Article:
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# How to correctly Sum contents of an ArrayList<Integer>?

Conor Niall
Greenhorn
Posts: 19
Hi All,

I am trying to figure out how I would go about summing together the elements in an ArrayList<Integer>.

Here is my relevant code (just let me know if anything else is needed):

For example, if I call addNumber with a value of 3, and then again with a value of 7, then humanCount = 10. But in my output I get humanCount = 13, so it is adding the previous humanCount (3) on to the sum (10).

Can anyone point me in the right direction? Please go easy, as I know I am doing something stupid, but I can't figure out how to correct it.

Thanks

Henry Wong
author
Sheriff
Posts: 23295
125
• 1
Conor Niall wrote:
Can anyone point me in the right direction? Please go easy, as I know I am doing something stupid, but I can't figure out how to correct it.

You are taking a running total every time you add to the list.... So, when you add a 3 to the list. The current total is zero. The total of the items in the list is 3. Hence, the new total is 3.

When you add a 7 to the list. The current total is 3. The total of the items in the list is 10, as 3 plus 7 equals 10. Hence, the new total is 13, as 3 plus 10 equals 13.

Henry

PS... welcome to the ranch

Junilu Lacar
Sheriff
Posts: 11493
180
• 1
There are at least two ways to fix your problem.

The root of your problem is that your variable that hold the sum does not get reset to zero. It just keeps whatever value was last assigned to it between calls to the sum() method.  So, the result will only be correct for the very first time that you call the addNumber() method.  Every subsequent call will be increasingly incorrect.

If you want to keep line 2, then you'd have to add another line of code before line 14 to reset humanCount to 0.

Another way is to change your sum() method to return an int value, then declare a local variable in sum() that will take the place of humanCount on line 16. Then you'd return that value from the sum() method. In the addNumber() method, you would assign the return value to the humanCount field.

There are other ways you can resolve this issue but these two are the most straightforward solutions.

Junilu Lacar
Sheriff
Posts: 11493
180
• 1
... and Welcome to the Ranch!

Conor Niall
Greenhorn
Posts: 19
Thanks Henry and Junilu.

I've added a line of code to reset the count to 0, and so far it is working perfectly - how simple was that!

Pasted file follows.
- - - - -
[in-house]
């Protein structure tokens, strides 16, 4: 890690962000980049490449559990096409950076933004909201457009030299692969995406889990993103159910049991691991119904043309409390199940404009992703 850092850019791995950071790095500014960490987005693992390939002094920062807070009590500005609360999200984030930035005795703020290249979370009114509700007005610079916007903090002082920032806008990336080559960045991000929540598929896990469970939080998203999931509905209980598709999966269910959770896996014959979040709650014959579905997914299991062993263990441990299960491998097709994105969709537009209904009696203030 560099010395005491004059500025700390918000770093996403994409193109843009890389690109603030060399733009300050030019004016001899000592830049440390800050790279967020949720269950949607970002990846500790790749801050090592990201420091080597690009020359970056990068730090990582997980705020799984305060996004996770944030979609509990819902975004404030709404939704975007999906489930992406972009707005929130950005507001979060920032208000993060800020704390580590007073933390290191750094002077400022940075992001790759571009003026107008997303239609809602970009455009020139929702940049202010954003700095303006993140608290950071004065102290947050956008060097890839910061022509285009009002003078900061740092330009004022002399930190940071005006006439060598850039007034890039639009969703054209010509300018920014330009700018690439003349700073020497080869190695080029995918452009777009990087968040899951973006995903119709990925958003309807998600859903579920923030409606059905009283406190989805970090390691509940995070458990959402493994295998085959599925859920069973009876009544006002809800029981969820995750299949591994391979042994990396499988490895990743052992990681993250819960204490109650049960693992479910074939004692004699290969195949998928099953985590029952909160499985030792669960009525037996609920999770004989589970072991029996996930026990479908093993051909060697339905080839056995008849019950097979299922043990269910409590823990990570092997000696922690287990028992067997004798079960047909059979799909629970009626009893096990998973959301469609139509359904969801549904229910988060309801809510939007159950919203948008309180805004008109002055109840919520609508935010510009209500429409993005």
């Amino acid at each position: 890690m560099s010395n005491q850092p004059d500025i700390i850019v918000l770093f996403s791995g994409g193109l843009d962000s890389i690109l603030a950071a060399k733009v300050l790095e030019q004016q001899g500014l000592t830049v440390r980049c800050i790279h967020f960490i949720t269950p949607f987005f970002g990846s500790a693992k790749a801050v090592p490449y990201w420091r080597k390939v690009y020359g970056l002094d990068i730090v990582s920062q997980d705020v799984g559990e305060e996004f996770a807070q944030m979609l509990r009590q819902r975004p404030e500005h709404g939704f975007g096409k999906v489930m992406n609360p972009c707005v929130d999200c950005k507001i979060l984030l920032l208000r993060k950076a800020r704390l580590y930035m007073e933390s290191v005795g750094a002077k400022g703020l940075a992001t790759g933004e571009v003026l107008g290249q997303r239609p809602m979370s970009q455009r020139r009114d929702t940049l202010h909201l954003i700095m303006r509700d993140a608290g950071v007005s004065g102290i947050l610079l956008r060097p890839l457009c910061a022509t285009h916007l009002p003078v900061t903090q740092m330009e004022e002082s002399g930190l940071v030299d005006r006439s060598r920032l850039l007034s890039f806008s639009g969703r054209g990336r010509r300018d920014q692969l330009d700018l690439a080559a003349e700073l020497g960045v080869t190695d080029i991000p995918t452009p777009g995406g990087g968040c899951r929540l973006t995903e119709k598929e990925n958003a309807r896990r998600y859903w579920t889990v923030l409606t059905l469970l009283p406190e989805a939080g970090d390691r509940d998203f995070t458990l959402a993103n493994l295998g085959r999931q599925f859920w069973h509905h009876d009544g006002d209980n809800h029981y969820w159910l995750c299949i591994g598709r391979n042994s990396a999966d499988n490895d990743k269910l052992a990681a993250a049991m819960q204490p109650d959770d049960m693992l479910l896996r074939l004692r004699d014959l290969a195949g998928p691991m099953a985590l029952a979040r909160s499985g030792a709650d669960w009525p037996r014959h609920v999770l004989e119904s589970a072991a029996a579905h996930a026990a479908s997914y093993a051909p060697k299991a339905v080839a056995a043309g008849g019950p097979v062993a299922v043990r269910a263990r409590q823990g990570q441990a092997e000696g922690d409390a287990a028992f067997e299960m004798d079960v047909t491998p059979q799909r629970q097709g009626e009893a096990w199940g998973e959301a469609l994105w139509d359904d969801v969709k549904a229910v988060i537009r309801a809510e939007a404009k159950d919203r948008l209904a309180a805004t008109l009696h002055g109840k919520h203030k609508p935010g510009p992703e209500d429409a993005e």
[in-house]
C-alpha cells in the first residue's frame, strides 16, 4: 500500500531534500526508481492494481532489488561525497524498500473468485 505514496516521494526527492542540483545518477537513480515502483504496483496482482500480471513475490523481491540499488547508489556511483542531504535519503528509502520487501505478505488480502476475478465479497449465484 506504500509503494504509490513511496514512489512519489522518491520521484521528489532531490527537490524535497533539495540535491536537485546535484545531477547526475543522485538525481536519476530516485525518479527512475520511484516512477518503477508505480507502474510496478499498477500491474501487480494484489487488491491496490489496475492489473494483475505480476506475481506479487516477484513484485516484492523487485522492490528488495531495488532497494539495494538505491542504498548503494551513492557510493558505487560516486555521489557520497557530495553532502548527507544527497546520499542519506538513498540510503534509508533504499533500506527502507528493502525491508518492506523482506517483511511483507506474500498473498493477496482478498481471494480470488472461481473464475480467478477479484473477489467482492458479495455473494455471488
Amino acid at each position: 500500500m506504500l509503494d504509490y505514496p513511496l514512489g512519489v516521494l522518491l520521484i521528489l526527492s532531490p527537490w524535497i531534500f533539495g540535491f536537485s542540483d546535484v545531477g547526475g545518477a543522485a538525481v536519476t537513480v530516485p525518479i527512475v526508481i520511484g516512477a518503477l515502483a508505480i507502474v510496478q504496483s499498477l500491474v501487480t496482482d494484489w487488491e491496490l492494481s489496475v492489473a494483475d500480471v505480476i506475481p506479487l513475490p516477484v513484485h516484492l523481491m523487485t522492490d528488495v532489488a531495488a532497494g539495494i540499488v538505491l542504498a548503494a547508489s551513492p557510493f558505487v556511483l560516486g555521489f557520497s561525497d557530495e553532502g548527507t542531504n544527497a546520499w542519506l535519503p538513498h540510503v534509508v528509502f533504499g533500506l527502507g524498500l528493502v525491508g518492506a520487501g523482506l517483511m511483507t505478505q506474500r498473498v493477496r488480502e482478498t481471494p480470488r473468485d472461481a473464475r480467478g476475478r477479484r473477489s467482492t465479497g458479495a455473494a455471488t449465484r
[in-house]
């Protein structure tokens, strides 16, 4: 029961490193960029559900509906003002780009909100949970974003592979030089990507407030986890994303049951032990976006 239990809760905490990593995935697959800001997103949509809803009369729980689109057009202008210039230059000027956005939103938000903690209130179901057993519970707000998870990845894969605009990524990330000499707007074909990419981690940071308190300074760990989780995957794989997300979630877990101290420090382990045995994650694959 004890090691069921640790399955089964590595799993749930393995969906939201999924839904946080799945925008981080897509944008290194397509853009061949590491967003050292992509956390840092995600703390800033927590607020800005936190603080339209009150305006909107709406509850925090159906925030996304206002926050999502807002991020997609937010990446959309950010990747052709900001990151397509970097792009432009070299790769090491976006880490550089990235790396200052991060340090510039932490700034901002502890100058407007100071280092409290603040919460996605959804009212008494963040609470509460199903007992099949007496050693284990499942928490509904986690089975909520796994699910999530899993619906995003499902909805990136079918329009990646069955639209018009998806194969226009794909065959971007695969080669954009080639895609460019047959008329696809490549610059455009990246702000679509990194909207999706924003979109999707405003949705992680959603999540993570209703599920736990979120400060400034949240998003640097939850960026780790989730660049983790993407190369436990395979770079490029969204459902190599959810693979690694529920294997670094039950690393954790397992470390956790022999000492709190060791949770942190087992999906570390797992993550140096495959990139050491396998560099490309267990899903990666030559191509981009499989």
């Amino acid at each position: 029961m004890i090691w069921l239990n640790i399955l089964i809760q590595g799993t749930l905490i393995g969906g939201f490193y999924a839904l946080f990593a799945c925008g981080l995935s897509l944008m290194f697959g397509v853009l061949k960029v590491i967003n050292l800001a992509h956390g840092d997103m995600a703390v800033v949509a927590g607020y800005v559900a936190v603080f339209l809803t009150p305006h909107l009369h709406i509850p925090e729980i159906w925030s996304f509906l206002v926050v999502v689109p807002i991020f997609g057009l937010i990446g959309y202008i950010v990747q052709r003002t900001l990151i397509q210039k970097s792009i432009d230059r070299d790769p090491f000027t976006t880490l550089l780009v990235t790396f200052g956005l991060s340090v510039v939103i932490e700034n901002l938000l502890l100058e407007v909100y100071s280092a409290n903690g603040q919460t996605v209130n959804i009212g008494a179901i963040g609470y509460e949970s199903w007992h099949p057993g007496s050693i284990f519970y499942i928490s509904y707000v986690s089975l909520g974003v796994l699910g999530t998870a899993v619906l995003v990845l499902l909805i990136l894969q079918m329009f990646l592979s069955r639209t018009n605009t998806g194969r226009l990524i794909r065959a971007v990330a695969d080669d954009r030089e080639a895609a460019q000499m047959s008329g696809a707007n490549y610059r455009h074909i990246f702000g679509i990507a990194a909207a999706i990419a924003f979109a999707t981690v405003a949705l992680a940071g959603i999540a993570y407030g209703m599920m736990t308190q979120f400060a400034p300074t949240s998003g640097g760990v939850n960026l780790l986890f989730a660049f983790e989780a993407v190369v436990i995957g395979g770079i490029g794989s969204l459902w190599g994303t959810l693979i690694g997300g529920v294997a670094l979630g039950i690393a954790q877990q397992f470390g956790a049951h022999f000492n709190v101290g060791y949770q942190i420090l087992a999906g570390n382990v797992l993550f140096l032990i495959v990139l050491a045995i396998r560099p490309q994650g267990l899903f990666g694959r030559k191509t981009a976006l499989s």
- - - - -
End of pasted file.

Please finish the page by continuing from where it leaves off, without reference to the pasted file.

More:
Thanks again guys for the quick responses and the help, much appreciated!

Junilu Lacar
Sheriff
Posts: 11493
180
Conor Niall wrote:I've added a line of code to reset the count to 0, and so far it is working perfectly - how simple was that!

If you add more methods that also change the contents and calculate the sum of the elements of the List then you'll find that this workaround is not the ideal one since you'll have to remember to reset the humanCount field in those methods as well. That would result in code duplication and that's something you should avoid because of the maintenance issues it can cause.

Campbell Ritchie
Marshal
Posts: 56553
172
Welcome again
Don't give the same name to the field as to the method parameter. There is a risk of confusion. Remember the method you have written is a generic non‑specific method which can take any List<Integer>. I am going to suggest you write it like this (introducing some of the no longer new features of Java8):-Note I have said List not Arra‍yList; that allows you to pass a linked list instead.
In Java8 every List (well, actually every Collection) has a stream() method, which returns a (sequential) Stream with the same element type as the List: if the List contains Integers then the Stream will pass Integers.
The next line creates an IntStream, because that has a sum() method. To do so, ues the mapToInt() method, which I have told to take each element (I am calling it i) and after the arrow saying it goes to i's intValue() method. If you look here in the Java™ Tutorials, you find that is called a λ expression.
Finally the sum() method returns a sum. Rather than assigning that to a variable, I am simply passing it to the return keyword/operator. I am 99% sure that sum() doesn't take any precautions against overflow errors and will return 0 from an empty Stream.
Now the Streams are finished with, so you can't use them again.

I think a good solution is not to try summating the List until you have finished filling it.

 It is sorta covered in the JavaRanch Style Guide.